After thirty years in hiding, the possibility of nuclear war is back in the news. You’re hearing about Russian threats and the Chinese build-up, while minimizing our own problematic actions such as the W76-2 program. Over the last 30 years there has been an under-the-table arms race while at the same time the arms control framework of the late Cold War has been abandoned. I’ve done another podcast with Nate Hagens you can find here, this time discussing in more detail why nuclear weapons are so dangerous, and most importantly what we can start to do about it. This post is an introduction to the subject and preview of that discussion.
I worry that the general public (and many of our political leaders) seem to have lost touch with just how different nukes are from conventional bombs. The days of “duck and cover” exercises in schools are long gone (even before my time!), and if you’re much under 50 you never saw movies like War Games or The Day After, or recall the scares when President Reagan joked about bombing the Soviet Union (or know why that rhetoric was suddenly toned down). I would also guess that there is “doom fatigue,” between COVID and Climate Change, as well as the constant drumbeat of disaster news of various kinds. Nuclear war seemed, until the Ukraine SMO/invasion, a problem of the past. Another factor is complexity. The topic of nuclear weapons can’t be separated from a discussion of doctrine – how these weapons fit into our war plans and their intended use, and involves a topic many Americans don’t know much about and mostly don’t seem to care: foreign policy. So this is a difficult-to-understand interplay of physics, military strategy and tactics, politics, international relations, and of course morality and ethics. And like most complex subjects, the news media, increasingly fueled by social media, oversimplifies, dramatizes, and politicizes stories to “engage and enrage” viewers. So concise information is hard to find.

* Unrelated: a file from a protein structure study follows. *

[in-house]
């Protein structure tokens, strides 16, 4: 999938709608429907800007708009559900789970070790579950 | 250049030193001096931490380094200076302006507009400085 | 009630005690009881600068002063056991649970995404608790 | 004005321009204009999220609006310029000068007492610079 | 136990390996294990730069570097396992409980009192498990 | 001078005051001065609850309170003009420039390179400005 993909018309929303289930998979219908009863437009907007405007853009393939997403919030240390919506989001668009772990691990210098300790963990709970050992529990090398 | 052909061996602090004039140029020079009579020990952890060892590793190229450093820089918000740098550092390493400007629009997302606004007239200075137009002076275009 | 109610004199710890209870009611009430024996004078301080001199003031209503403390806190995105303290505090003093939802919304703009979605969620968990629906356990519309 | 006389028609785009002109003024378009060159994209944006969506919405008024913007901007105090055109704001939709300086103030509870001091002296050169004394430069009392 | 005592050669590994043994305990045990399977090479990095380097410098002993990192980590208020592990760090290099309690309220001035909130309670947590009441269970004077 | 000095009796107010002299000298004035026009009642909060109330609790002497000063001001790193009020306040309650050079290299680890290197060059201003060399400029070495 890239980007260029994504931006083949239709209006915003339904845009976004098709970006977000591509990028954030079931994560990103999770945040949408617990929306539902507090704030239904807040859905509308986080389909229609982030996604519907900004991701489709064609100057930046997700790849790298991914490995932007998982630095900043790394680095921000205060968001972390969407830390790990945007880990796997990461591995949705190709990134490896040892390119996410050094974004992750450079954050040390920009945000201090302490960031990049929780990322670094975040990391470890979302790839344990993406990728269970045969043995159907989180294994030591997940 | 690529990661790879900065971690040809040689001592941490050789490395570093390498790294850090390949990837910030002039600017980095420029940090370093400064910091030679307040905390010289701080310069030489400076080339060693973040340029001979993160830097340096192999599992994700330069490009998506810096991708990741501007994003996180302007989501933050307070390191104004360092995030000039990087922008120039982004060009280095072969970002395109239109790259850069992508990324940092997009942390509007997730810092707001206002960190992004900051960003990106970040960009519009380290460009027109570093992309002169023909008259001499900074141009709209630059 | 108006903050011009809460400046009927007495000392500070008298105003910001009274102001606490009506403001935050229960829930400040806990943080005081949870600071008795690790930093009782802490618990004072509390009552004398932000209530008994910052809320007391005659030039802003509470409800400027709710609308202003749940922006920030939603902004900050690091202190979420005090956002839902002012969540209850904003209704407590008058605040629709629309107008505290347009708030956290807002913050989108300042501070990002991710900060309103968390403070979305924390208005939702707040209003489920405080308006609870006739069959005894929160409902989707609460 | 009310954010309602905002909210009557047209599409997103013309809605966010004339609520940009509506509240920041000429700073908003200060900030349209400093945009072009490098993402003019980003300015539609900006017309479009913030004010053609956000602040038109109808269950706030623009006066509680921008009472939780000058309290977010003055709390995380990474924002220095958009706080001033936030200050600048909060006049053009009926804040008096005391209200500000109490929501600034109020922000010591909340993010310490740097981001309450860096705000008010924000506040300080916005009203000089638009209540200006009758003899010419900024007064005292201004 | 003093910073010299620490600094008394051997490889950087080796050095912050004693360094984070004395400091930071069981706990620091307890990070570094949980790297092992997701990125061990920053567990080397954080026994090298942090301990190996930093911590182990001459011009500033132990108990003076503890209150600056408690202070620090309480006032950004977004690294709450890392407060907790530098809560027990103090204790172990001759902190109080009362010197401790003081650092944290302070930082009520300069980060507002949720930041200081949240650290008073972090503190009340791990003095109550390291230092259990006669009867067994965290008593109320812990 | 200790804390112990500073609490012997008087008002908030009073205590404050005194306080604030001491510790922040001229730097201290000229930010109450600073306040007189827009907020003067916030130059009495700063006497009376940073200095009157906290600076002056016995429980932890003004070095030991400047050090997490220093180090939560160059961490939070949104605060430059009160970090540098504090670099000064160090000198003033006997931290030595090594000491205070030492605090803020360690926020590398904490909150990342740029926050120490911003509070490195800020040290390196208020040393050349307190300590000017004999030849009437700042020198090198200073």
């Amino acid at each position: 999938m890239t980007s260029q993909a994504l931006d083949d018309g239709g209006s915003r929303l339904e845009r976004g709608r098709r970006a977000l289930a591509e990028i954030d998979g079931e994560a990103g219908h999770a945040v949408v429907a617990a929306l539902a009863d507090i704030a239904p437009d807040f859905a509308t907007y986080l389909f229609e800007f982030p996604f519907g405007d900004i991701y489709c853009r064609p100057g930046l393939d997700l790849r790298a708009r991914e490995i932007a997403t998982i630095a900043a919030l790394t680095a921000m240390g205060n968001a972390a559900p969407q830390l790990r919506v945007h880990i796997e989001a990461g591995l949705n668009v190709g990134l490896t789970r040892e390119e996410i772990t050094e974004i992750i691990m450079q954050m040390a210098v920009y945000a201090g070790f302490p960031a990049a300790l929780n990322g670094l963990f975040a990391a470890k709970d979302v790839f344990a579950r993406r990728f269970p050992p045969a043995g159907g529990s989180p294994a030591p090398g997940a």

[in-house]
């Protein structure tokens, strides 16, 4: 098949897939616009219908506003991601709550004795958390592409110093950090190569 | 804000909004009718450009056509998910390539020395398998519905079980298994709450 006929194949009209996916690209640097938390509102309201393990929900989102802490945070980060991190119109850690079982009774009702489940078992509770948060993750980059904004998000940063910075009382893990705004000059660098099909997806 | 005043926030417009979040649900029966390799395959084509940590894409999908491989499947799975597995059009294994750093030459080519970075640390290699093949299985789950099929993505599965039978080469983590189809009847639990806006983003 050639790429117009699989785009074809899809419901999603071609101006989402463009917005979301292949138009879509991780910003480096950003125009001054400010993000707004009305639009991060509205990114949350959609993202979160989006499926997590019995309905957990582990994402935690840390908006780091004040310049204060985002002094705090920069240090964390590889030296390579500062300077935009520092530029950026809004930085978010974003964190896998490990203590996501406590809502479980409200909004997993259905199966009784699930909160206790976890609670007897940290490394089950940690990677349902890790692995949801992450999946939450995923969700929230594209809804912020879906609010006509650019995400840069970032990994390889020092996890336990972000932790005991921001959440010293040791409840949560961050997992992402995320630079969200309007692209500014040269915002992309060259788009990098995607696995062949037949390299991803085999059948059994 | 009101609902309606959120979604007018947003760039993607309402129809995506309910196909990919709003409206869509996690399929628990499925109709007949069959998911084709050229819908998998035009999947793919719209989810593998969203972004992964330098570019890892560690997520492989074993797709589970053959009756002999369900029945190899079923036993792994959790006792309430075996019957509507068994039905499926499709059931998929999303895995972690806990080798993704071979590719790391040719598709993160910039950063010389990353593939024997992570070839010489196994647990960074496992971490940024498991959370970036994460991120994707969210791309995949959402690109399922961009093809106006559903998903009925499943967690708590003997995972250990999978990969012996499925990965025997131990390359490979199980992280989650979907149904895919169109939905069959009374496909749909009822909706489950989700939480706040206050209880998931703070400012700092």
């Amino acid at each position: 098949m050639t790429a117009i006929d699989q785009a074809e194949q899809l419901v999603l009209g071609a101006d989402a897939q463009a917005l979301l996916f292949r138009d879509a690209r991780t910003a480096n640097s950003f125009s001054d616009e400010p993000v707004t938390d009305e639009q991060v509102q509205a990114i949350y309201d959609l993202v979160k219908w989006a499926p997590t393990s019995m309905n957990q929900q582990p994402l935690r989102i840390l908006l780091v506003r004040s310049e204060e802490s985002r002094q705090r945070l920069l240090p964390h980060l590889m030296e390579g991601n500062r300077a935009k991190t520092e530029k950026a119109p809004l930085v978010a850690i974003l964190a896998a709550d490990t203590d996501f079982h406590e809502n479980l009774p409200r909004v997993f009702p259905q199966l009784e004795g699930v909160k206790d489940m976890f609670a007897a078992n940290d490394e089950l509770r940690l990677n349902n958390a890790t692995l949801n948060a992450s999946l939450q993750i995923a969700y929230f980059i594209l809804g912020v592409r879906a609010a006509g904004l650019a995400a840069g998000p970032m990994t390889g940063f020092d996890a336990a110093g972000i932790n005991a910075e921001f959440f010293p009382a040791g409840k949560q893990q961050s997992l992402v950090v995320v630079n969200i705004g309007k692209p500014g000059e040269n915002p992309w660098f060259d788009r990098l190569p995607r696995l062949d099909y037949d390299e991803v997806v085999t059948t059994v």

What follows is a bit of an introduction to this horrible topic. I’m sure subject area experts will find simplifications and interpretations to disagree with, and of course this area is obscured with security aspects that are often used to hide issues that should in fact be publicly disclosed and debated, like doctrine. But here’s a “short” 😛 introduction from my point of view.Continue reading